Day 29: Dirtbagging

29 April 2021
Bouquet Canyon Road to LA Aqueduct North of Lake Hughes
PCT Mile 465.6 to 485.8

Wow. Today was maybe my most stressful day.

I started out with a grand plan to get around the Lake Fire closure. Instead of doing one road walk to get to Hikertown, and then a second “official” PCT road walk from there on the Los Angeles aqueduct, I would do just one road walk north from Lake Hughes to the end of the official road walk at Cottonwood Creek bridge. Two for one! I like it.

But plans can go awry.

The day started out really well, actually. I slept great at the water cache last night and had great energy for the 1,000 foot climb this morning. One concern was a warning on Guthook about poison oak overrunning the trail, but I think that person got confused. There was some poison oak, but the plant on the trail itself was actually fragrant sumac. I put my wind pants on anyway for a couple of miles and it was fine.

Glowy morning
This climb is not bad!
Poison oak?
No, fragrant sumac
Ultra champions
Some kind of asteroideae
Lanceleaf liveforever

On the way down to the Green Valley Fire Station to get water I caught up with Rugby and we hiked together a while. He knows a lot about nutrition and stretches, so I think I learned a couple of things!


I saw Knock Knock and Puma down at the fire station and Stumbles and her crew, and a few other hikers all getting water and chilling out. I had some ramen, soaked my shirt, and then tackled another climb. It was steep, so it went quickly, and soon I was headed downhill to a forest service road I would take to Lake Hughes.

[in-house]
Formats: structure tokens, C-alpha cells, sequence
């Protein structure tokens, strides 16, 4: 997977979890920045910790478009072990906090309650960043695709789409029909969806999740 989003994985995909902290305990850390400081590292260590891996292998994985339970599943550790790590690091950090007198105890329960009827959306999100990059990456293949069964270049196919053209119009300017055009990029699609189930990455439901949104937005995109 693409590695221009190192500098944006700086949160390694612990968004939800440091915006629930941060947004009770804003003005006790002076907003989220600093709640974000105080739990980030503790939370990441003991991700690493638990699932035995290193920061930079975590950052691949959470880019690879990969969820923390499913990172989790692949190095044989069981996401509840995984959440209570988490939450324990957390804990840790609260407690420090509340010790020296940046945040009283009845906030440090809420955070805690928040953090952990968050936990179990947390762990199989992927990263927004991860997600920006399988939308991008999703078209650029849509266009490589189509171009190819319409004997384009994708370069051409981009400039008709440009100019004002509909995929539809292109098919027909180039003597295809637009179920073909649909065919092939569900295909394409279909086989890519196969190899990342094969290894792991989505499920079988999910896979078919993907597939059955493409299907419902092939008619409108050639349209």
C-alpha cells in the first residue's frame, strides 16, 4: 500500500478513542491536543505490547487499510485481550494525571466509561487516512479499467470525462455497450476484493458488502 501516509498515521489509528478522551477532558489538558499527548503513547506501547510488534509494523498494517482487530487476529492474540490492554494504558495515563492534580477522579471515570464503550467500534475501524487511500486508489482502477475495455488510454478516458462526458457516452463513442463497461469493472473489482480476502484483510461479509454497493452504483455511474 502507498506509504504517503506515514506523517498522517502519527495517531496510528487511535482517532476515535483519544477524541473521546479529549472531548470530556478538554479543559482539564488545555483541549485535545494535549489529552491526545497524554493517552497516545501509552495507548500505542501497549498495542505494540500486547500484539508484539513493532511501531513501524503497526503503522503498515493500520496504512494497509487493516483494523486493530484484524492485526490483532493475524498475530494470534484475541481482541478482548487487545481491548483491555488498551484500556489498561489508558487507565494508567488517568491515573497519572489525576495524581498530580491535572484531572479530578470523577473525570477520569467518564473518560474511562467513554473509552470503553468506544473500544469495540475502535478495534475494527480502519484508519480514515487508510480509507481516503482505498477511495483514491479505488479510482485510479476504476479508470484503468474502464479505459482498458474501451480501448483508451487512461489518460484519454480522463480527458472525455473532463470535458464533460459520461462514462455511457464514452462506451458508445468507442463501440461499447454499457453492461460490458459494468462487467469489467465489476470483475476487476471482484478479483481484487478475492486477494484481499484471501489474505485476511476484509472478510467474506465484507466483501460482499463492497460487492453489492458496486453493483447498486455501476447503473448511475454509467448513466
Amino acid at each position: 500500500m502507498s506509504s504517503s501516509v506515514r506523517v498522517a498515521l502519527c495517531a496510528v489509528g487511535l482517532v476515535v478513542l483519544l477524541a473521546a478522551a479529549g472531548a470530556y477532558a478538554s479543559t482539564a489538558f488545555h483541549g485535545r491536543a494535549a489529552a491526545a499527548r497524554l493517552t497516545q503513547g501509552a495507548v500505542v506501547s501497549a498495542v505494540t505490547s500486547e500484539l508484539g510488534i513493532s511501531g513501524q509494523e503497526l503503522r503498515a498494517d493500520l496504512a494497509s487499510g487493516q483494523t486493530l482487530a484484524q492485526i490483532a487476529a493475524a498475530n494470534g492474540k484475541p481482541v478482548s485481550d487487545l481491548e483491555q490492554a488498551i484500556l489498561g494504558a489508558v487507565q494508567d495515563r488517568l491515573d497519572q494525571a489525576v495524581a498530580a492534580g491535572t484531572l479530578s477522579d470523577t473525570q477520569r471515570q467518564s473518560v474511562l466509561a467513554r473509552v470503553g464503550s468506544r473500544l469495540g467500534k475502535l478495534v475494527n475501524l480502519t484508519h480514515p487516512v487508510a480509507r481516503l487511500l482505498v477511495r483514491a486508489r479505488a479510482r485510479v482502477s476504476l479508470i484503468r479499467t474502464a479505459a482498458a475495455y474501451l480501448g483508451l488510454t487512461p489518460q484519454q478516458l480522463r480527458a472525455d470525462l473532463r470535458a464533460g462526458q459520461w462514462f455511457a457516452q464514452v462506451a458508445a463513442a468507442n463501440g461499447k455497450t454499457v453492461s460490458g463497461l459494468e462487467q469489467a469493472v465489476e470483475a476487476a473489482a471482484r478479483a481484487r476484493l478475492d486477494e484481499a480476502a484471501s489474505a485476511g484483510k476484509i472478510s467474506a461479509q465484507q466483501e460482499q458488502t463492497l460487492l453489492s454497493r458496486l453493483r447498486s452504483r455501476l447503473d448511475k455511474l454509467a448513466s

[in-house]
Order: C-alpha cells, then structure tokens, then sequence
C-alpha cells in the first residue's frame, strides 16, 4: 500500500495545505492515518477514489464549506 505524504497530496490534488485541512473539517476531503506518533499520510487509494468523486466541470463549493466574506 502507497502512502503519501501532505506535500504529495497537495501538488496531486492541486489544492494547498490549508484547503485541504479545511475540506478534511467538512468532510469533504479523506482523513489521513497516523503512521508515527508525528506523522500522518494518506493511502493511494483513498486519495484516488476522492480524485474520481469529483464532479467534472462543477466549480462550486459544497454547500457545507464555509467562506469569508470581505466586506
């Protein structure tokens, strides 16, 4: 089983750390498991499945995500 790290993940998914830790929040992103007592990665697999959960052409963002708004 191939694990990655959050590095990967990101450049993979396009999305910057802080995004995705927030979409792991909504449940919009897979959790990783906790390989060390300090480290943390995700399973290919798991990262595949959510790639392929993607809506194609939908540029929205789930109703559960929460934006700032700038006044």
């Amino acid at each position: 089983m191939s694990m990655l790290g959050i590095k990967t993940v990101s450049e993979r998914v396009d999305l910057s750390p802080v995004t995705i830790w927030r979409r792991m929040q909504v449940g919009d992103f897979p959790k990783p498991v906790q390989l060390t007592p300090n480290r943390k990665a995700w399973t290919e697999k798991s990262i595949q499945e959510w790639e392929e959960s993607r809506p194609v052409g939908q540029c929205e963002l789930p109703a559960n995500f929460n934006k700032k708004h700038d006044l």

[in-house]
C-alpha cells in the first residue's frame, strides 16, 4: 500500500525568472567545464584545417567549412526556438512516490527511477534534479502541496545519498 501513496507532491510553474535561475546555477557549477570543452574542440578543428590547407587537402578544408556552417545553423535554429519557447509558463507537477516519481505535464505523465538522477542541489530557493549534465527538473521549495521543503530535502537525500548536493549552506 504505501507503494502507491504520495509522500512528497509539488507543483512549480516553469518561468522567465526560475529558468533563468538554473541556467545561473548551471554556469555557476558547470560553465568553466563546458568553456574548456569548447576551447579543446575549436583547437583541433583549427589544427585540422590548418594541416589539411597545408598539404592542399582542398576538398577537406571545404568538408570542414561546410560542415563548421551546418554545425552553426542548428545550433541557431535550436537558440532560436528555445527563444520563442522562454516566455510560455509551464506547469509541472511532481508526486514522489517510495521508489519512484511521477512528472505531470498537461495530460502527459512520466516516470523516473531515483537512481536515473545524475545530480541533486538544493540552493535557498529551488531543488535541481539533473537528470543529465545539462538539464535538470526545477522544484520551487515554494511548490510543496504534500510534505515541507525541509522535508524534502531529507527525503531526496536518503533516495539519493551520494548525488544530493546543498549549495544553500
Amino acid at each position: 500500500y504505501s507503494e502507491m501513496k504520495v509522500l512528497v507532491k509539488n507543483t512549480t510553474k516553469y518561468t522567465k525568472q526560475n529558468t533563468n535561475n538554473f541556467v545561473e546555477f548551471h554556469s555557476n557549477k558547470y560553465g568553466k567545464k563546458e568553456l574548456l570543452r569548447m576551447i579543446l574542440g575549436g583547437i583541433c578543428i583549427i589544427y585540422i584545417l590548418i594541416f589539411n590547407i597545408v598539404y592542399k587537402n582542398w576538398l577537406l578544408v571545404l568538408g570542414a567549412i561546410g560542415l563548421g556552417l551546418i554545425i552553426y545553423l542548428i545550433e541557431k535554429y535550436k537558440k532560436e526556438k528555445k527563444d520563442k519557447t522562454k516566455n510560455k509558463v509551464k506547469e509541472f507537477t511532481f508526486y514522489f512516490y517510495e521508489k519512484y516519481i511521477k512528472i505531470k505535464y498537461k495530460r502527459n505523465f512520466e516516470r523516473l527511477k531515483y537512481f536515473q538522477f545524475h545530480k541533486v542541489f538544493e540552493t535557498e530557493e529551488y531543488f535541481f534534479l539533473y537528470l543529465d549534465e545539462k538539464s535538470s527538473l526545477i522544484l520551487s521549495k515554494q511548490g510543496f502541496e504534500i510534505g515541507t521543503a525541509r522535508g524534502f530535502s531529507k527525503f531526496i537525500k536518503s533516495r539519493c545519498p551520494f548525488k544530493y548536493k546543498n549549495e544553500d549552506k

Ahhhh, downhill and in the shade!
Lake Fire burn zone, where the PCT is closed
Road to Lake Hughes

Cell service was really good on the ridge above town and I was ahead of schedule (or so I thought!) so I took a two hour break to blog under a lovely tree with great breeze.

The blogging tree
Red tailed hawk

In town I resupplied and got a chef salad at The Rock Inn, where I did more blogging and waited out the heat a bit before climbing up out of town.

No more lake in Lake Hughes
Are they testing this sheep for Theory of Mind?
The Rock Inn

About 5:30pm I started up the forest service roads heading north, but I knew something was wrong when the road itself was signed as “private.” I’ve seen this kind of encroachment on public roads before, so I pressed on.

I passed one of the ranches up there with some vicious dogs right by the road. I prayed they were fenced, and they were. The owner came out, but did not say anything to me about being on the road so I kept on climbing.

Up at the top where I thought I would camp on National Forest land, the ranchers had put up a fence on the road that said “Keep Out” in both directions! At this point I worried that asserting my right to public lands would not be a good move, so I decided to keep walking to Highway 138 and either find a place to camp or get an Uber to a hotel.

I guess I won’t camp here….
Flatbud prickly poppy

Everything was going according to plan as I followed the forest road down into the desert, but when I got to Fairmont Reservoir there was a prison-style fence across the road and encircling the whole reservoir property, courtesy of the LADWP. My only choices were to backtrack through all the nonsense I just came through, or to follow the fence around the massive property.

Fairmont Reservoir
Road down to the reservoir